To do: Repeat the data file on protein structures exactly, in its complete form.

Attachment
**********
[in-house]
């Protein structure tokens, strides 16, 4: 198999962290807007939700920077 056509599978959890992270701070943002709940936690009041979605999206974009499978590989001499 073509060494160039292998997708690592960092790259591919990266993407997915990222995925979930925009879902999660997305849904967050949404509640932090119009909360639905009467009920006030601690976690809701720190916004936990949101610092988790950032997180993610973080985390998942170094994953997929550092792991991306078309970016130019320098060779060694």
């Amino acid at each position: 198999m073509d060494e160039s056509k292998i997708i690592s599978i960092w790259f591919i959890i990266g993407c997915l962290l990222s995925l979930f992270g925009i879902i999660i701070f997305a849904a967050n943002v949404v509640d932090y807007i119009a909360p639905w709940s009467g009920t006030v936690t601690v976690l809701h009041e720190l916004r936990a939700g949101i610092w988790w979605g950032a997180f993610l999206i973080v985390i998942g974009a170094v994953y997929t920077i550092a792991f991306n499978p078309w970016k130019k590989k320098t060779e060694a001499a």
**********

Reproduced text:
[in-house]
């Protein structure tokens, strides 16, 4: 198999962290807007939700920077 056509599978959890992270701070943002709940936690009041979605999206974009499978590989001499 073509060494160039292998997708690592960092790259591919990266993407997915990222995925979930925009879902999660997305849904967050949404509640932090119009909360639905009467009920006030601690976690809701720190916004936990949101610092988790950032997180993610973080985390998942170094994953997929550092792991991306078309970016130019320098060779060694």
């Amino acid at each position: 198999m073509d060494e160039s056509k292998i997708i690592s599978i960092w790259f591919i959890i990266g993407c997915l962290l990222s995925l979930f992270g925009i879902i999660i701070f997305a849904a967050n943002v949404v509640d932090y807007i119009a909360p639905w709940s009467g009920t006030v936690t601690v976690l809701h009041e720190l916004r936990a939700g949101i610092w988790w979605g950032a997180f993610l999206i973080v985390i998942g974009a170094v994953y997929t920077i550092a792991f991306n499978p078309w970016k130019k590989k320098t060779e060694a001499a």